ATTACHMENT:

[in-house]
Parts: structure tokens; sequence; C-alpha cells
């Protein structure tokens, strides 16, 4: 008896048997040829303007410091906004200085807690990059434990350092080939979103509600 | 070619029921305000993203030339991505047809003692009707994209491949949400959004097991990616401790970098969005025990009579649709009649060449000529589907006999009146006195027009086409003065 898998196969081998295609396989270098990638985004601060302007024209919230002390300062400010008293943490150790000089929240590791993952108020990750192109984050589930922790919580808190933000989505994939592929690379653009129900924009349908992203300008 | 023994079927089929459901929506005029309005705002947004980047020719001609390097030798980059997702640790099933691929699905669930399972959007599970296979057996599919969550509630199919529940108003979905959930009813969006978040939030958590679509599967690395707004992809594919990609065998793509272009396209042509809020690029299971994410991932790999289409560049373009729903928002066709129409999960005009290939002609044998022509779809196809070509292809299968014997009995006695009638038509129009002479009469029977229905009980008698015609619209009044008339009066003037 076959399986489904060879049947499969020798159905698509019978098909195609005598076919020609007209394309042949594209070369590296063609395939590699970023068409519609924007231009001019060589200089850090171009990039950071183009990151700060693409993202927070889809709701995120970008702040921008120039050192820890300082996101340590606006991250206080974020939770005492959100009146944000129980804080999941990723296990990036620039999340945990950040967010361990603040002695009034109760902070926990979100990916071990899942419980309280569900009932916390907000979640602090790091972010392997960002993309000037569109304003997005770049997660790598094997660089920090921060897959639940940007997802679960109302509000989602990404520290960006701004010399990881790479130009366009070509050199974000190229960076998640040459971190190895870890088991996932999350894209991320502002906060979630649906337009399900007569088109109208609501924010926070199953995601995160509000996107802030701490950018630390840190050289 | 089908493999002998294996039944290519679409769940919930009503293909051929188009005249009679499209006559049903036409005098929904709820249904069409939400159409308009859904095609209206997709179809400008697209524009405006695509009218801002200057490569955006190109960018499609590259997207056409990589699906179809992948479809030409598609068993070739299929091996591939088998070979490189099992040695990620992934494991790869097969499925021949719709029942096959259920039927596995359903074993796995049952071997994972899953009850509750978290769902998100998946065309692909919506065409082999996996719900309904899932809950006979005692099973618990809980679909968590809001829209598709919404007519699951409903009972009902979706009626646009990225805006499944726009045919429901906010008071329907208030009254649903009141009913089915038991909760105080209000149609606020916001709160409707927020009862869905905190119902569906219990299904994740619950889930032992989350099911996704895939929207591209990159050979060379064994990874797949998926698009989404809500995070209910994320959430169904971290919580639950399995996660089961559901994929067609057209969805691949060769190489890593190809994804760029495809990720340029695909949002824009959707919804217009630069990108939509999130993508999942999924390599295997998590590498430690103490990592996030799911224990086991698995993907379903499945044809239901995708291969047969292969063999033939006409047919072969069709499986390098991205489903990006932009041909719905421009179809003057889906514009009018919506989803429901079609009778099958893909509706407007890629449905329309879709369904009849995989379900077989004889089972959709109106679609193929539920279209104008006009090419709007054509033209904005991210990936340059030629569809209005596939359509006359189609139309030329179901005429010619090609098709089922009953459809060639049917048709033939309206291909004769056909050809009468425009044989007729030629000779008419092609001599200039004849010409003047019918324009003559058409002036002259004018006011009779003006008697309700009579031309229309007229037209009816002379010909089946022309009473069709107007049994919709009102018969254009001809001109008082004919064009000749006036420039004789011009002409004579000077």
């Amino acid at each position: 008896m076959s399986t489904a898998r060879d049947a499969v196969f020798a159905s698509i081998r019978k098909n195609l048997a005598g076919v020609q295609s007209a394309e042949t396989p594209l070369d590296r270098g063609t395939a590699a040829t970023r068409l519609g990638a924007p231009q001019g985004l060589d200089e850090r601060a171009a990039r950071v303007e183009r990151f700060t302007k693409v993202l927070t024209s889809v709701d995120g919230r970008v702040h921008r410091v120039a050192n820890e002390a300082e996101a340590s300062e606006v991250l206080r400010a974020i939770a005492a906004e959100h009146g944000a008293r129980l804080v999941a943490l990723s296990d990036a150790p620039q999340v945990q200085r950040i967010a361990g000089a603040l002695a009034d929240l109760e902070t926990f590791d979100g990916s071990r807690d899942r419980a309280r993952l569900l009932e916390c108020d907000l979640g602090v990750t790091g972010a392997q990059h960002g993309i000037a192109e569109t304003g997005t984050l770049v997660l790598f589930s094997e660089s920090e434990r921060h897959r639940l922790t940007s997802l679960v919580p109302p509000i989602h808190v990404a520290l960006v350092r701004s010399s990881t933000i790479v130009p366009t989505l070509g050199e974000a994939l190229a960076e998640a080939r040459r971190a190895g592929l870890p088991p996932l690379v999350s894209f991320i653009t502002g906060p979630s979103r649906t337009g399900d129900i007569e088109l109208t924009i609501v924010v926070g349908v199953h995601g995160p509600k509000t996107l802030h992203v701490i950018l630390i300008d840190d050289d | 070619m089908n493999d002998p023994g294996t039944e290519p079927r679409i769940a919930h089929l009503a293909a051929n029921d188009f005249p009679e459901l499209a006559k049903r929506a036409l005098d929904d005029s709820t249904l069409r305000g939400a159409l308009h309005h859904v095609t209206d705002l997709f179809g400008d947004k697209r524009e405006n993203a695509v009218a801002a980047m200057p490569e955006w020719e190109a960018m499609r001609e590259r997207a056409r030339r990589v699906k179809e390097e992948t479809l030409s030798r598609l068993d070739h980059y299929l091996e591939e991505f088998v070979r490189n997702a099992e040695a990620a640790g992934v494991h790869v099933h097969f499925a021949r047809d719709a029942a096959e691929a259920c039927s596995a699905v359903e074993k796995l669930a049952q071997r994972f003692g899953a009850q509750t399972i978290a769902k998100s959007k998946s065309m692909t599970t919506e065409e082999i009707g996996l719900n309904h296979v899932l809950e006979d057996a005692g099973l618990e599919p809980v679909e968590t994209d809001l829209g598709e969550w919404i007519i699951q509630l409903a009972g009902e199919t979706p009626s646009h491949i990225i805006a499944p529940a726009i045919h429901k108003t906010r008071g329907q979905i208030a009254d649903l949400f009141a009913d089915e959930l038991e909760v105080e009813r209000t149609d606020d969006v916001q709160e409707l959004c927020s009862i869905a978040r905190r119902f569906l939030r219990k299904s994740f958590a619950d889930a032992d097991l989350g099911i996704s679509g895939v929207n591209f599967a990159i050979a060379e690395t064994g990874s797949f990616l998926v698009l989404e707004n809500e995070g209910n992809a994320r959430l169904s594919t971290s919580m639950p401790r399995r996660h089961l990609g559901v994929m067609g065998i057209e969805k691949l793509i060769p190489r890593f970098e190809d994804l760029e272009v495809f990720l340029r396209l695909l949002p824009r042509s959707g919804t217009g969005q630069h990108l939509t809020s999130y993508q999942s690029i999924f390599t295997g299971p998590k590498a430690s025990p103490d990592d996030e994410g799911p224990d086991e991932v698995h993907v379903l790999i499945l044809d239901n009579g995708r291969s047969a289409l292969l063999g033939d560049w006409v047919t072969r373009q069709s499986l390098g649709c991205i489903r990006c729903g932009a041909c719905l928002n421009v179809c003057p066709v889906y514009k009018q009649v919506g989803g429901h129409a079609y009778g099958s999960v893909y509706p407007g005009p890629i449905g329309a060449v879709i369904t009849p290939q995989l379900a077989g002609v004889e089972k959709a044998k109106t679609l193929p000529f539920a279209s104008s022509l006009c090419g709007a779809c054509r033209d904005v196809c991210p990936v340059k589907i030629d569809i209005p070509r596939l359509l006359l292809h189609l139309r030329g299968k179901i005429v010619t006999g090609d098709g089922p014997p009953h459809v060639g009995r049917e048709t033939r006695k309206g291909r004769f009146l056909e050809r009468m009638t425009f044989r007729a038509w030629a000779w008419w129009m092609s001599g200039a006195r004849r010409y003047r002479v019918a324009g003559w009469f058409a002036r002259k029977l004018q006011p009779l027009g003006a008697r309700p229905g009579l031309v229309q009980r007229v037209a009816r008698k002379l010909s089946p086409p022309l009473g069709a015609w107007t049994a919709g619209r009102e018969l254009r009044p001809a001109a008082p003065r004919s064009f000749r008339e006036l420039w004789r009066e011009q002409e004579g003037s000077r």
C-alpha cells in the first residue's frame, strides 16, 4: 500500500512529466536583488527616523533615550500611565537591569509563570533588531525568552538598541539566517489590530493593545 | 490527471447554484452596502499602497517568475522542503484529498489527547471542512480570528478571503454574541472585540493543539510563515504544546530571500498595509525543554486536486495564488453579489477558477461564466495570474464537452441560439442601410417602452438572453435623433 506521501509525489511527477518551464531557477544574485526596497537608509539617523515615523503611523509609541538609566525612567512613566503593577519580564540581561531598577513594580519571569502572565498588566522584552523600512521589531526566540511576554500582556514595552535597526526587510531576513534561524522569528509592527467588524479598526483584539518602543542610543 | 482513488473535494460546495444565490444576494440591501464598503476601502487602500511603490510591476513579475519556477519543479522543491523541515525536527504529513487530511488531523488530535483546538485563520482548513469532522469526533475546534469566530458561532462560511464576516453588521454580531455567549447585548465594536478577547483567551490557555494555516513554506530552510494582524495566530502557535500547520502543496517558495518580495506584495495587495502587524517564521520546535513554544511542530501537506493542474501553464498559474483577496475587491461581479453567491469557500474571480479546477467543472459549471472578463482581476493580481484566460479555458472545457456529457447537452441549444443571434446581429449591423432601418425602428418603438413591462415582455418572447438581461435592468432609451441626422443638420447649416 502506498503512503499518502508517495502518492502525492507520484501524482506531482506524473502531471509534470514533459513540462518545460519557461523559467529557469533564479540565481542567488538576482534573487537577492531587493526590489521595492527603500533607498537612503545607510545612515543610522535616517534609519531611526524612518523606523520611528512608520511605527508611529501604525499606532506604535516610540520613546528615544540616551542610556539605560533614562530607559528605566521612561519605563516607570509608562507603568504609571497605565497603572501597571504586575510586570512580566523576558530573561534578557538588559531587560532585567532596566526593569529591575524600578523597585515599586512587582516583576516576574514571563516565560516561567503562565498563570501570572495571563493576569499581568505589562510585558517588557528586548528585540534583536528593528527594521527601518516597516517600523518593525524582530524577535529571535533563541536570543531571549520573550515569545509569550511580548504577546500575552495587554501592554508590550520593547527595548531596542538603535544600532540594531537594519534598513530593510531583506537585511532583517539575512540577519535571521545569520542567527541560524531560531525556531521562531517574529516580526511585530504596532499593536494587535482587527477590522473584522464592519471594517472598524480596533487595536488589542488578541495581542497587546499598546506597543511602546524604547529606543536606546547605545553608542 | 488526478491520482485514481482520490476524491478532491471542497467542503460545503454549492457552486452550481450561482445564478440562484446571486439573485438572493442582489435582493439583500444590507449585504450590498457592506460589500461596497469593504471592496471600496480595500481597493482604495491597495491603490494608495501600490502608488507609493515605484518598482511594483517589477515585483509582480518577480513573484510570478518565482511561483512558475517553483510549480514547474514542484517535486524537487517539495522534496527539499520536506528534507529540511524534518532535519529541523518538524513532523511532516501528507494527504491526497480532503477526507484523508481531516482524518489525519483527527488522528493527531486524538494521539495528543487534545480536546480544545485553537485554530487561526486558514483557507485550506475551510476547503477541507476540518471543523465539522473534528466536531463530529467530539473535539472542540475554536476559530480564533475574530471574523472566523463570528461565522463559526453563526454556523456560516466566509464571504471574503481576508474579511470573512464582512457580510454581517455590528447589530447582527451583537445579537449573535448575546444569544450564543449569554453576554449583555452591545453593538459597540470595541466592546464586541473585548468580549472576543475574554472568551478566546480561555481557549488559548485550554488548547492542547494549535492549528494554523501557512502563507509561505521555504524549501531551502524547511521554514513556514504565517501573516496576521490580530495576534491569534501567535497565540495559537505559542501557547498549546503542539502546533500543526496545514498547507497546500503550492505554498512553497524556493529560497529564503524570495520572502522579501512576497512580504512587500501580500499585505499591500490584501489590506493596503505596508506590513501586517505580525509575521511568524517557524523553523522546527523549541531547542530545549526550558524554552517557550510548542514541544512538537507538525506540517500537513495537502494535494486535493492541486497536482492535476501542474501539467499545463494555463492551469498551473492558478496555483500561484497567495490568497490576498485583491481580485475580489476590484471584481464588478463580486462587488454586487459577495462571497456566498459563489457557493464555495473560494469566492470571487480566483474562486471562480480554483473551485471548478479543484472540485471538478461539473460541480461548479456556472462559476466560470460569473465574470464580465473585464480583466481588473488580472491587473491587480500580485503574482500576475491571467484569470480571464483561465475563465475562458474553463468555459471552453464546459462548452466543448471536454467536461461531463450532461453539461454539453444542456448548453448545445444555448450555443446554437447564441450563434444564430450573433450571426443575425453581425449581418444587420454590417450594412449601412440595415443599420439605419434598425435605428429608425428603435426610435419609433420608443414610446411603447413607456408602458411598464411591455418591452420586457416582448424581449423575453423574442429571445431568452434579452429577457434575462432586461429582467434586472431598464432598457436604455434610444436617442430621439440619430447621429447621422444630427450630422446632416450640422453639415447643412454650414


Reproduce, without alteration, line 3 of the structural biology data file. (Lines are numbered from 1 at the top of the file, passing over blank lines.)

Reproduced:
């Protein structure tokens, strides 16, 4: 008896048997040829303007410091906004200085807690990059434990350092080939979103509600 | 070619029921305000993203030339991505047809003692009707994209491949949400959004097991990616401790970098969005025990009579649709009649060449000529589907006999009146006195027009086409003065 898998196969081998295609396989270098990638985004601060302007024209919230002390300062400010008293943490150790000089929240590791993952108020990750192109984050589930922790919580808190933000989505994939592929690379653009129900924009349908992203300008 | 023994079927089929459901929506005029309005705002947004980047020719001609390097030798980059997702640790099933691929699905669930399972959007599970296979057996599919969550509630199919529940108003979905959930009813969006978040939030958590679509599967690395707004992809594919990609065998793509272009396209042509809020690029299971994410991932790999289409560049373009729903928002066709129409999960005009290939002609044998022509779809196809070509292809299968014997009995006695009638038509129009002479009469029977229905009980008698015609619209009044008339009066003037 076959399986489904060879049947499969020798159905698509019978098909195609005598076919020609007209394309042949594209070369590296063609395939590699970023068409519609924007231009001019060589200089850090171009990039950071183009990151700060693409993202927070889809709701995120970008702040921008120039050192820890300082996101340590606006991250206080974020939770005492959100009146944000129980804080999941990723296990990036620039999340945990950040967010361990603040002695009034109760902070926990979100990916071990899942419980309280569900009932916390907000979640602090790091972010392997960002993309000037569109304003997005770049997660790598094997660089920090921060897959639940940007997802679960109302509000989602990404520290960006701004010399990881790479130009366009070509050199974000190229960076998640040459971190190895870890088991996932999350894209991320502002906060979630649906337009399900007569088109109208609501924010926070199953995601995160509000996107802030701490950018630390840190050289 | 089908493999002998294996039944290519679409769940919930009503293909051929188009005249009679499209006559049903036409005098929904709820249904069409939400159409308009859904095609209206997709179809400008697209524009405006695509009218801002200057490569955006190109960018499609590259997207056409990589699906179809992948479809030409598609068993070739299929091996591939088998070979490189099992040695990620992934494991790869097969499925021949719709029942096959259920039927596995359903074993796995049952071997994972899953009850509750978290769902998100998946065309692909919506065409082999996996719900309904899932809950006979005692099973618990809980679909968590809001829209598709919404007519699951409903009972009902979706009626646009990225805006499944726009045919429901906010008071329907208030009254649903009141009913089915038991909760105080209000149609606020916001709160409707927020009862869905905190119902569906219990299904994740619950889930032992989350099911996704895939929207591209990159050979060379064994990874797949998926698009989404809500995070209910994320959430169904971290919580639950399995996660089961559901994929067609057209969805691949060769190489890593190809994804760029495809990720340029695909949002824009959707919804217009630069990108939509999130993508999942999924390599295997998590590498430690103490990592996030799911224990086991698995993907379903499945044809239901995708291969047969292969063999033939006409047919072969069709499986390098991205489903990006932009041909719905421009179809003057889906514009009018919506989803429901079609009778099958893909509706407007890629449905329309879709369904009849995989379900077989004889089972959709109106679609193929539920279209104008006009090419709007054509033209904005991210990936340059030629569809209005596939359509006359189609139309030329179901005429010619090609098709089922009953459809060639049917048709033939309206291909004769056909050809009468425009044989007729030629000779008419092609001599200039004849010409003047019918324009003559058409002036002259004018006011009779003006008697309700009579031309229309007229037209009816002379010909089946022309009473069709107007049994919709009102018969254009001809001109008082004919064009000749006036420039004789011009002409004579000077």